For some reason we call community meetings AGM’s, that stands for Annual General Meetings, however, to be correct they should be called Ordinary General Meetings, as in Spanish they are called ‘Junta General Ordinaria’, so, from now on, we will call them OGM’s, so that the translation from Spanish is more accurate to reality.

As we have explained before, the Spanish Legislators introduced a provisional Decree that authorized the suspension of the obligation for Communities to hold an OGM, authorized online voting, and voting forms, so that a physical meeting was not necessary for decisions to be made. This meant great progress for all, however, the Decree was only in place until December 31st, 2021.

We had high hopes for the Decree to be extended, or for full Legislation to be issued, but it has not happened yet. Only Cataluña has approved legislation to that effect, and we can’t apply the legislation from Cataluña to the rest of Spain at this point.

So, the big question is, can we still hold an online meeting or a remote vote after January 1st? the answer right now is, sadly, no. So, what do we do now? There are still many owners who cannot travel due to restrictions, or who simply do not want to attend a meeting because they may feel vulnerable, so we have to find a way around this limitation.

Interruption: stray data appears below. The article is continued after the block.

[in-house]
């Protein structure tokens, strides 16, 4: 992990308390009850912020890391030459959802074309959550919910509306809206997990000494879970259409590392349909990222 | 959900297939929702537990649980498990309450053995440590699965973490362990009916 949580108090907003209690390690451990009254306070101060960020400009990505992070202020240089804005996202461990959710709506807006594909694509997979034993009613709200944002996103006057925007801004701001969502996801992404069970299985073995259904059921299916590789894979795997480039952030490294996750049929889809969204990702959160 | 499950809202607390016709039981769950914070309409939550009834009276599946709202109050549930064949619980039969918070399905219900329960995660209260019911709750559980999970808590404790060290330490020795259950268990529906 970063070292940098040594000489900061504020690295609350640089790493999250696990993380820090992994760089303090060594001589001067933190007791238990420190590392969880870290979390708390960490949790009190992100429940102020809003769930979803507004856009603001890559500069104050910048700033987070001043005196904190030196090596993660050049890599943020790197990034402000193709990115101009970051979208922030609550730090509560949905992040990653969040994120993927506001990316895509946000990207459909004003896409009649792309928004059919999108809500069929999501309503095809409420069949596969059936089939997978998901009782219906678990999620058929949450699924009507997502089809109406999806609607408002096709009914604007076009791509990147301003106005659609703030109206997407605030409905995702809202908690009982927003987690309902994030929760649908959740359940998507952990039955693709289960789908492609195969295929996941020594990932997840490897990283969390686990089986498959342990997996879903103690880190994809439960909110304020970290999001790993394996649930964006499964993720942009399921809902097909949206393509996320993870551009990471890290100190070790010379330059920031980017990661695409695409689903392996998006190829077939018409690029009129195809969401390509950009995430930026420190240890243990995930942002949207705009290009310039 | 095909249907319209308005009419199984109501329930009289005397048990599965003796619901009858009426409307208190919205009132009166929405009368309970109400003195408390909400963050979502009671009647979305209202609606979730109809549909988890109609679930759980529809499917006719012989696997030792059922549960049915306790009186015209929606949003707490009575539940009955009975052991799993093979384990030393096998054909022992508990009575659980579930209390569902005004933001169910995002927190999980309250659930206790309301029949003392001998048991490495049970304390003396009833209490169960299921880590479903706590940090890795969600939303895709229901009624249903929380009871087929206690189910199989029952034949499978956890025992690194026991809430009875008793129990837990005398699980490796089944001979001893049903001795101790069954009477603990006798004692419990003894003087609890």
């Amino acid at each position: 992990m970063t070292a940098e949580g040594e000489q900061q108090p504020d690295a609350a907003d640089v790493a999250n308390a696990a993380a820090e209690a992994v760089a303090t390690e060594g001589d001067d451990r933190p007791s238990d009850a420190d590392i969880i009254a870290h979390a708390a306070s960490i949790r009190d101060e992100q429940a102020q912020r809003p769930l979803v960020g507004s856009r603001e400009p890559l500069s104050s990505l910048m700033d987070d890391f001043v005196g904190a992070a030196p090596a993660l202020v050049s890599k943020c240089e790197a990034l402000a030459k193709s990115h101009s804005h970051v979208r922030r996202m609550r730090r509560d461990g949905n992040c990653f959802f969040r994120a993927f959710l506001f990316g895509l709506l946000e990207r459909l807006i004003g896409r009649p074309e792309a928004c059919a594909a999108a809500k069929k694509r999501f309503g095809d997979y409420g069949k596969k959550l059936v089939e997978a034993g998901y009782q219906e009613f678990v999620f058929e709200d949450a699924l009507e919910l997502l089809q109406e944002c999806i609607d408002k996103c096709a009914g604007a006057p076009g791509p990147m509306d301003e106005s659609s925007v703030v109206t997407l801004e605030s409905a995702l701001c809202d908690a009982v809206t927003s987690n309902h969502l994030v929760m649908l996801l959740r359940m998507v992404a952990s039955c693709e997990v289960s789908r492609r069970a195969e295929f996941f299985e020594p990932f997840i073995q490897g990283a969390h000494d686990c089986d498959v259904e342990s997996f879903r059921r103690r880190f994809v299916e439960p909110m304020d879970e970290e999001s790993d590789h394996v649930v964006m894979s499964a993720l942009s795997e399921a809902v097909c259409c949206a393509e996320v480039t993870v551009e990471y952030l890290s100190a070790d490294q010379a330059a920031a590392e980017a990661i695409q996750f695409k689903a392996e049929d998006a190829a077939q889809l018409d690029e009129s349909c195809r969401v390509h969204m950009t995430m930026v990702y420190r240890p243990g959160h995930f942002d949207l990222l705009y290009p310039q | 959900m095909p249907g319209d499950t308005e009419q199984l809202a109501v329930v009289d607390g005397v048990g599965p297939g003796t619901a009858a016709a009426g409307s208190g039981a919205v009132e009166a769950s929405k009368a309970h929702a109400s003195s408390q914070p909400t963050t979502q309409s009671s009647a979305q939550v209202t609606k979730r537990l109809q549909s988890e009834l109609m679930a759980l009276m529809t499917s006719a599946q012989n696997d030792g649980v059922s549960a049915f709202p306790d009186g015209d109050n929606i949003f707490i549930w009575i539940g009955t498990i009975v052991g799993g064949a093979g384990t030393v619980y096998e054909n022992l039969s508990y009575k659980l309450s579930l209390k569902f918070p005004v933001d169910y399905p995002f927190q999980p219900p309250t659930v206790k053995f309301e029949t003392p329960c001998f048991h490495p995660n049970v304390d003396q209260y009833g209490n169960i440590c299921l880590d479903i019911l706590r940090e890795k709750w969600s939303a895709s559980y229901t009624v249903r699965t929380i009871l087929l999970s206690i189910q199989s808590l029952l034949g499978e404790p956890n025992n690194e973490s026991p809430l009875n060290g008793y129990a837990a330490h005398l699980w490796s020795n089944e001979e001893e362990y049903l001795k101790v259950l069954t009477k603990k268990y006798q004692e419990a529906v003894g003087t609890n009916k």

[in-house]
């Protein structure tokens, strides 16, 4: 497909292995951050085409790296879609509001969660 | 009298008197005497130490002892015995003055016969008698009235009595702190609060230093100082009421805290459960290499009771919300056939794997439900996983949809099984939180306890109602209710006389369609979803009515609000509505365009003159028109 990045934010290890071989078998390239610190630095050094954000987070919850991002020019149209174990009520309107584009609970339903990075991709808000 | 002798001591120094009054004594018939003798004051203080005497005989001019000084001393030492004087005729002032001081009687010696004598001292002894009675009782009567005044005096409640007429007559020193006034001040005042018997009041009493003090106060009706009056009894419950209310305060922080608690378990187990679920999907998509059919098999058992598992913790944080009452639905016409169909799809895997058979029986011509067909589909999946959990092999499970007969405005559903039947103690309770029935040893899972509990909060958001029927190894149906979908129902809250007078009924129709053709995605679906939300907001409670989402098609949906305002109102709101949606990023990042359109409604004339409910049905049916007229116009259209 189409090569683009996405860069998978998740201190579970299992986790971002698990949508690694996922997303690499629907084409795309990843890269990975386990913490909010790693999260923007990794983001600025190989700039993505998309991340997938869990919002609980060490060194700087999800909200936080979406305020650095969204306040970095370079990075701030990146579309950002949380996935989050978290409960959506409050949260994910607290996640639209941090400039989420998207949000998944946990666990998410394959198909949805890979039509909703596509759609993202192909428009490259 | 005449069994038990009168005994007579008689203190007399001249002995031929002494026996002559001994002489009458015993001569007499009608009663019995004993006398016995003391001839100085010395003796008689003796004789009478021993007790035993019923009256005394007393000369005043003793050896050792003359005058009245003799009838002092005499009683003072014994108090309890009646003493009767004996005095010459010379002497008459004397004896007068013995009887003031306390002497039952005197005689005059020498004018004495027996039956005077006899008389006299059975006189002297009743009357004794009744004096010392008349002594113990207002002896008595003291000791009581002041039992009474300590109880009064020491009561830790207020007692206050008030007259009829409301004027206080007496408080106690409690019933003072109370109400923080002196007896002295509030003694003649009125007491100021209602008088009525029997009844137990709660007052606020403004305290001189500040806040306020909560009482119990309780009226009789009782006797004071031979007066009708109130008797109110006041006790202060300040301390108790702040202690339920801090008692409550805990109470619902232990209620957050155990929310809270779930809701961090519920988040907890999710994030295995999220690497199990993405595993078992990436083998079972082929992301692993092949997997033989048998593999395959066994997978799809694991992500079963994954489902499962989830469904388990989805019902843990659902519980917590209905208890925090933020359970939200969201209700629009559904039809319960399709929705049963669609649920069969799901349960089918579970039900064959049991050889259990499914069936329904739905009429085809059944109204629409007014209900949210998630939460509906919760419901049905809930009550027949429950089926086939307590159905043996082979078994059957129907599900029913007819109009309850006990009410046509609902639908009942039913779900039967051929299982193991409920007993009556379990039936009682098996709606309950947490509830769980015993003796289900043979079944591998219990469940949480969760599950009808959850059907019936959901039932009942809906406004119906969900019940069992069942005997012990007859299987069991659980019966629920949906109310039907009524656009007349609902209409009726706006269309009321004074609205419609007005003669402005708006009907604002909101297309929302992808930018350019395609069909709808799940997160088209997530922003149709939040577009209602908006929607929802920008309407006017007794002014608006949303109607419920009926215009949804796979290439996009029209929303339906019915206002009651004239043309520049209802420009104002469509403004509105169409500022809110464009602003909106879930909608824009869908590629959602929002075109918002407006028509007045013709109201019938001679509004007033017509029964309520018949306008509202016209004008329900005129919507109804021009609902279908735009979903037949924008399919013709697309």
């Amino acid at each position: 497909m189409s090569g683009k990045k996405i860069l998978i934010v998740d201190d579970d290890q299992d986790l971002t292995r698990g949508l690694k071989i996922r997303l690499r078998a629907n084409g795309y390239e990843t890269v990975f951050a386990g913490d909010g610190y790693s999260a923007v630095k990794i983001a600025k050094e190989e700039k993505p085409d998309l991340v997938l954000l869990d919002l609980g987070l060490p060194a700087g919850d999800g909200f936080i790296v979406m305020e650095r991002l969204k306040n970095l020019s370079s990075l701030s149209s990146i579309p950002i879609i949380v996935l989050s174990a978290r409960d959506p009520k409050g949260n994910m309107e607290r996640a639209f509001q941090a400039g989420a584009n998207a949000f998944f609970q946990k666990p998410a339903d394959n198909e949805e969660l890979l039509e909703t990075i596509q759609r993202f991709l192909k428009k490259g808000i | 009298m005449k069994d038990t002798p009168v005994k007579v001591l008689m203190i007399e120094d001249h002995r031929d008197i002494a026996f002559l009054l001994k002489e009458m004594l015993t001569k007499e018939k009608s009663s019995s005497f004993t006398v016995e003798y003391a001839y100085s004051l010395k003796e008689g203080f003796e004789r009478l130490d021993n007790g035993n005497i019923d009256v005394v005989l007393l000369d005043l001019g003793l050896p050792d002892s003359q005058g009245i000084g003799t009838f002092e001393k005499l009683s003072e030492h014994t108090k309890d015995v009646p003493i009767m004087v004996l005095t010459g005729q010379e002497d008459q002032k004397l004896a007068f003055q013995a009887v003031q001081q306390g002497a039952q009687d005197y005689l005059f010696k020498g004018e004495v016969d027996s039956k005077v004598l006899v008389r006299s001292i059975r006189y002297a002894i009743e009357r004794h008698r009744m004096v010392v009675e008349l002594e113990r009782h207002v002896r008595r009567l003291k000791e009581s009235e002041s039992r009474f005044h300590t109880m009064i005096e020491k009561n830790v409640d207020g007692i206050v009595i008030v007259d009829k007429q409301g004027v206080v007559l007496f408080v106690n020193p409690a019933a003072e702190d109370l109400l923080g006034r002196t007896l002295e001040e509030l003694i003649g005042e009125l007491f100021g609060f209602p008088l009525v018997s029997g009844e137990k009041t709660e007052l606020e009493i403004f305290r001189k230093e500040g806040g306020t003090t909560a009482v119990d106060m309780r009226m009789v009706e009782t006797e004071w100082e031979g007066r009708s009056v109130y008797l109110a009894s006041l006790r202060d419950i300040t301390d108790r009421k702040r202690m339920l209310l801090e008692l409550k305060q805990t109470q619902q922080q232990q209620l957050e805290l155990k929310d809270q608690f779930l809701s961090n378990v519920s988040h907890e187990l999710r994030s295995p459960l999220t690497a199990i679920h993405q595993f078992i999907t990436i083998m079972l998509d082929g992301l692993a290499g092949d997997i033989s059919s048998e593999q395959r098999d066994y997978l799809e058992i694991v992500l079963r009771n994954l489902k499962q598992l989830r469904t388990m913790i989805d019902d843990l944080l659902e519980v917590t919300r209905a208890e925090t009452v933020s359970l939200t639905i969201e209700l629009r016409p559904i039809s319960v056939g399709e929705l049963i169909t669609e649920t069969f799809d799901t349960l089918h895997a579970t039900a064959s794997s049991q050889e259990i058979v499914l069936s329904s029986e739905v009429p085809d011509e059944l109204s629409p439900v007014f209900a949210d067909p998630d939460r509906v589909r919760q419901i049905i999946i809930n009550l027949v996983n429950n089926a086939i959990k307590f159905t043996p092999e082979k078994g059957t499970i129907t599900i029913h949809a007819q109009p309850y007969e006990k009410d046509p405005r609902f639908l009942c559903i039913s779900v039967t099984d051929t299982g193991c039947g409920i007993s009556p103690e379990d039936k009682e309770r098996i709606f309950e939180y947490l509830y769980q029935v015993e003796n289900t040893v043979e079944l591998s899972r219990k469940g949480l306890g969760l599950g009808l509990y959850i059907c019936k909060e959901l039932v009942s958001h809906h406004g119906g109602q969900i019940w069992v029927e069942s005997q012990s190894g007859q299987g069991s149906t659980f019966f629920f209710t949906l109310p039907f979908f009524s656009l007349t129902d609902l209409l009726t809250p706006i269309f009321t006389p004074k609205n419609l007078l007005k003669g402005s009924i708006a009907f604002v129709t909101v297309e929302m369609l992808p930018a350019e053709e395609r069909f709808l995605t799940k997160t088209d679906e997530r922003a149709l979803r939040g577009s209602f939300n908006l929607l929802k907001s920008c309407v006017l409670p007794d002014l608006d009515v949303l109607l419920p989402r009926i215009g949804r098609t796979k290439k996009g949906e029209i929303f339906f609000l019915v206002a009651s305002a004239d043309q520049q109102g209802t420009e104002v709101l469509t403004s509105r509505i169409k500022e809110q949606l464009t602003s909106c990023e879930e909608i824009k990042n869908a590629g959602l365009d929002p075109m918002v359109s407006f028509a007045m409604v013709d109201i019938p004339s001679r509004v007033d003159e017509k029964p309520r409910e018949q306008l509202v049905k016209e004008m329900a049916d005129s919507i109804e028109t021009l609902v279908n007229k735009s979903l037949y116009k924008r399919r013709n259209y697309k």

In the meetings we hold, owners can attend physically or online. We set up an online connection that requires prior registration, so that we know who will attend the meeting beforehand. However, we must make it clear that this connection is solely for information purposes, meaning, that the people who connect online will need to provide a proxy for someone in the room who will legally vote for them. They can participate in the meeting, ask questions, and inform their proxy holder how they want to vote on each item, but the online attendance will not count as attendance to the meeting and if that person has not provided a proxy, then their vote will not be legally valid.These meetings are in effect the ‘mixed meetings’ that we have written about before, with the votes actually being cast in the room, there is no grey area for legalities that could affect the decisions made.

We had a case recently where some people connected to a meeting online and intended to vote at the meeting, without providing a proxy to anyone in attendance and, least to say, they weren’t very happy when we told them that they could cast their opinion, but it could not be classed as a legal vote. This could have been easily solved by sending a proxy, but they didn’t do that.

Most of the time you will find that Spanish Legislation is very ambiguous, and that people tend to interpret it to suit their own interests, no matter who much forewarning you put in, for some reason, the person who shouts the loudest is the one who is expected to get his own way, but we can’t allow this to happen in our communities, we have to abide by the law and help owners in any way possible.

Sending you all my best wishes for 2022 and I hope to see you all at a meeting, either in person or through the computer screen!

Joni Burnett
Chartered Community Administrator Reg. 2447
College of Chartered Community Administrators of Malaga and Melilla
COMUNIMAS – Chartered Community Administrators



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